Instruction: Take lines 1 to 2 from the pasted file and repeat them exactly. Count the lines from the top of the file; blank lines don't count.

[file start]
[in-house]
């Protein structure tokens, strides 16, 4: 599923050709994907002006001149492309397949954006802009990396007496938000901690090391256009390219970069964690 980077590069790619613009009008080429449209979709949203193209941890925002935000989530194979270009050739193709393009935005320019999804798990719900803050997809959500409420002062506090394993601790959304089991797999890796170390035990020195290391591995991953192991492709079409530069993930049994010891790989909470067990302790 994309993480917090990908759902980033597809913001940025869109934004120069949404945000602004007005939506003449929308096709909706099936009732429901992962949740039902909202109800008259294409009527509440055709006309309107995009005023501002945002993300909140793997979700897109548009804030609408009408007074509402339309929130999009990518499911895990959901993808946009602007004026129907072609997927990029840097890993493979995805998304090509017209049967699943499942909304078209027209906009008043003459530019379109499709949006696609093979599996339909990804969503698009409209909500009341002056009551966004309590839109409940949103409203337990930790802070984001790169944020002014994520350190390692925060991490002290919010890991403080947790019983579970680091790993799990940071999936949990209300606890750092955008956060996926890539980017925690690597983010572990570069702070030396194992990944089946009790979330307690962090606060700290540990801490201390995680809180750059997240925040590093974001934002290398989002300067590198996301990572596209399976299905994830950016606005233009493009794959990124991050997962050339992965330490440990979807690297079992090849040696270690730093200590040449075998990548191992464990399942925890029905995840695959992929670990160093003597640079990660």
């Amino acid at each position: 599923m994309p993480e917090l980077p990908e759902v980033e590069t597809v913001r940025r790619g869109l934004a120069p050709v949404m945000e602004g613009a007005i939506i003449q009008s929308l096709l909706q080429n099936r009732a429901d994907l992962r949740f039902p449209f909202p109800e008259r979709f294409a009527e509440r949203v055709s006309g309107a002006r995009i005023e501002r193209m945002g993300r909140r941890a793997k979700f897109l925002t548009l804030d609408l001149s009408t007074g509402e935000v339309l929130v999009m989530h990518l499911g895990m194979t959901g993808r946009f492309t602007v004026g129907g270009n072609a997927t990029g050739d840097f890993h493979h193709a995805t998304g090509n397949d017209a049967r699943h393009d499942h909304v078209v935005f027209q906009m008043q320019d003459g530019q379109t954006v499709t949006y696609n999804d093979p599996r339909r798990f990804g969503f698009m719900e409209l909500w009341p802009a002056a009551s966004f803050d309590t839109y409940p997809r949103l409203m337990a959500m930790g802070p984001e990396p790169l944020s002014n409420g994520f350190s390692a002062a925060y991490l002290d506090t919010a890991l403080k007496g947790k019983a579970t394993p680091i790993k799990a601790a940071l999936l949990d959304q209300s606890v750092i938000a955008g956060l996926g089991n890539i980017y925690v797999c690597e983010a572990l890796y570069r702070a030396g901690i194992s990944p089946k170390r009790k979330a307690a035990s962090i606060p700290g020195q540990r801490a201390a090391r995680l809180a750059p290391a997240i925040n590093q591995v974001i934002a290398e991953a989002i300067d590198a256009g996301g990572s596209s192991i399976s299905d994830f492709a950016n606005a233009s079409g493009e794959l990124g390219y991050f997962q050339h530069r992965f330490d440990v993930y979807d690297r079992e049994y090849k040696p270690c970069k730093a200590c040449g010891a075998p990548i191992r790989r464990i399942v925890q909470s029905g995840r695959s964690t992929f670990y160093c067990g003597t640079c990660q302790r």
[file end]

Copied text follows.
[in-house]
């Protein structure tokens, strides 16, 4: 599923050709994907002006001149492309397949954006802009990396007496938000901690090391256009390219970069964690 980077590069790619613009009008080429449209979709949203193209941890925002935000989530194979270009050739193709393009935005320019999804798990719900803050997809959500409420002062506090394993601790959304089991797999890796170390035990020195290391591995991953192991492709079409530069993930049994010891790989909470067990302790 994309993480917090990908759902980033597809913001940025869109934004120069949404945000602004007005939506003449929308096709909706099936009732429901992962949740039902909202109800008259294409009527509440055709006309309107995009005023501002945002993300909140793997979700897109548009804030609408009408007074509402339309929130999009990518499911895990959901993808946009602007004026129907072609997927990029840097890993493979995805998304090509017209049967699943499942909304078209027209906009008043003459530019379109499709949006696609093979599996339909990804969503698009409209909500009341002056009551966004309590839109409940949103409203337990930790802070984001790169944020002014994520350190390692925060991490002290919010890991403080947790019983579970680091790993799990940071999936949990209300606890750092955008956060996926890539980017925690690597983010572990570069702070030396194992990944089946009790979330307690962090606060700290540990801490201390995680809180750059997240925040590093974001934002290398989002300067590198996301990572596209399976299905994830950016606005233009493009794959990124991050997962050339992965330490440990979807690297079992090849040696270690730093200590040449075998990548191992464990399942925890029905995840695959992929670990160093003597640079990660």